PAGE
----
Page Updated:- Sunday, 07 March, 2021.

From the Folkestone Herald Published 27 April 2000

You solved it!

I HAD barely reached my desk at the Folkestone office after finding somewhere to park my car last week, when the phone rang. Two Memories readers rang to say they recognised the spot where the photographer had captured last week’s picture of a ‘Pop’ Wills, Cheriton, charabanc.


THE ‘Pop’ Wills charabanc in Cheriton Place,


And Peter Hooper, 66, of Dover Road, who is keenly interested in old pictures of the area, lent me a series of early postcards of charabancs and taxis taken in Folkestone or Cheriton.

One, pictured below, shows two coaches apparently in the same spot near Bouverie Square as the Wills ‘bus.’ And Joan Brown, of Cheriton Gardens, said she had no trouble identifying the spot because, until two years ago she ran Folkestone Bookshop, in Cheriton Place, which was built after the picture was taken. The shop premises were put up next door to Gordons, the corner of whose shop is on the right of the picture.

Charabanc's in Bouverie Square

PETER Hooper’s postcard picture of two charabancs just off Bouverie Square, Folkestone - a photograph taken by the West End Photo Co, whose premises were just round the corner at Alexandra Gardens. The outing picture dates from between the wars. Notice how the charabanc on the right completely dwarfs the other, no doubt older one, on the left which bears E.V. Wills' plate advertising his Folkestone, Sandgate & Hythe Motor Service, operated from a base in Cheriton.


In the centre of the ground floor windows the firm had a ‘G’ for Gordons.

Estate agents Jacques Alleyne now occupy the old book shop premises.

In the picture below staff of the Electricity Board are setting off on a summer outing from Sandgate Road. The coach is standing at a bus stop which is still there, near the Grand Hotel.

Among those in the picture, seventh from the left with a flat cap, is Edward Crockley, grandad of Peter Hooper’s wife Ann Hooper (nee Piddock.) He provided at least one of Peter’s fascinating collection of old postcards.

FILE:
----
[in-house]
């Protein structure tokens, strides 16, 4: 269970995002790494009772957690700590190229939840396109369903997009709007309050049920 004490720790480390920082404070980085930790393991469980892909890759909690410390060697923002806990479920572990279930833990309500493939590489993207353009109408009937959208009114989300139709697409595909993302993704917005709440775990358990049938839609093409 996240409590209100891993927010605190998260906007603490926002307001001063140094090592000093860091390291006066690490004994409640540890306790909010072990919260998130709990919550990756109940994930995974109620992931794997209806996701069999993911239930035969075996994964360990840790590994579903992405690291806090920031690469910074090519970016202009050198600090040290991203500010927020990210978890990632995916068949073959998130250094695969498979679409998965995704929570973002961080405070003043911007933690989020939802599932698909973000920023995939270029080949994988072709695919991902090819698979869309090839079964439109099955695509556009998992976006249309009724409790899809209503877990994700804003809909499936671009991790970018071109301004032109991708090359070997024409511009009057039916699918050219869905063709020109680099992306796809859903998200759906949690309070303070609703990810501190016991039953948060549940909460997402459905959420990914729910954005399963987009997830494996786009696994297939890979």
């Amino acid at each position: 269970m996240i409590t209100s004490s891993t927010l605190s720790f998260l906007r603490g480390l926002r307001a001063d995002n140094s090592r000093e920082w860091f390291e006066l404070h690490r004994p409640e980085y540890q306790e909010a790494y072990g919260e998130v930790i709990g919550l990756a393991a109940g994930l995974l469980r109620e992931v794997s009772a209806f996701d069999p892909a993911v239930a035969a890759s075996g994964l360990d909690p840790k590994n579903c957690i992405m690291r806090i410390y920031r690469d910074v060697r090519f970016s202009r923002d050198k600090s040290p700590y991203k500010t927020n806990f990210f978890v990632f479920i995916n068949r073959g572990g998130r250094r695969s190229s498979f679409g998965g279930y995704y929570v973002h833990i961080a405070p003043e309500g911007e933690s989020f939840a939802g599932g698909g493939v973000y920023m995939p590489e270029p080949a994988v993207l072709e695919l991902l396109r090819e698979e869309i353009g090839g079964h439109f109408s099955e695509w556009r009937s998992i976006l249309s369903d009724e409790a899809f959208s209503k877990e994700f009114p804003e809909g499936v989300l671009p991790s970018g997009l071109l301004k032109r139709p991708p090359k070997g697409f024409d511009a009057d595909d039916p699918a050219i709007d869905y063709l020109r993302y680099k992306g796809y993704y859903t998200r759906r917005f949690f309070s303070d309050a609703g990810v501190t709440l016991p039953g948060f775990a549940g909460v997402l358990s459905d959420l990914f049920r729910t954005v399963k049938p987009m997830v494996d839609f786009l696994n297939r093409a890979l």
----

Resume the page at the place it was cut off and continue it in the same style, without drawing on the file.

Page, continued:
Peter, who retired early from British Gas after 43 years service due to ill health, has kindly lent me a dozen fine motoring theme pictures from his collection for future use in Memories.

He and his wife have two sons, Ian (40) a biochemist working for Johnson & Johnson, the pharmaceutical giants, and Paul (36) an electrician who works for Dover Harbour Board, and they have three grand-daughters.

Peter is a member of the Folkestone Local History Society and both he and his wife take a keen interest in the East Kent Postcard Club which meets in Canterbury, Ann Hooper producing the club’s regular newsletter.


Bomb shelter.

Peter has vivid wartime memories of what seemed like hours sheltering from aerial bombardment and shelling in the school air raid shelters hidden below tennis courts near the town centre, and of the teacher in charge, Miss Purchase.

One of his pictures of a bus outside the old Co-operative grocery store in Dover Road reminded him, said Peter, of a Folkestone character of years gone by who used to dress like Charlie Chaplin and hawk his summer-time supply of bananas. I wonder how many other Memories readers remember him?

Speaker at the Folkestone Local History Society’s May 3 meeting is Arthur Bailey with “An Audio Visual on the Leas.”


Electricity Board staff outing 1930s

AN ELECTRICITY Board staff outing group pictured in Sandgate Road by Morehall Ave photographer Arthur Ellis, probably in the 1930s, with Grimston Avenue behind him. In the background is the Grand Hotel.



Sandgate home ready for Boer War casualties.

BEACH Rocks nursing home at Sandgate had been taken over by the War Office and was set to receive Its first wounded soldiers from South Africa. Private Jenner, who had been a compositor with the Folkestone Express newspaper reported on the local troops’ passage out to South Africa aboard the steamer Gascon to join soldiers fighting In the Boer War and of hearing the news of the relief of Ladysmith from a home-going vessel they passed. Private W Francis of the Folkestone contingent of the Buffs wrote of the train journey up country after arrival at Capetown and said Viscount Folkestone was In command of the military train. He told of a train smash In which wagons carrying provisions were smashed, of two extra locomotives being coupled on to the train to haul it up through mountainous country, of a camp hospital with 600 patients, and of two rebel spies being shot after they were caught communicating with the Boers from a nearby farm. Sensation was created by news of the attempted shooting of the Prince of Wales in Brussels soon after he boarded a train while travelling with the Princess of Wales.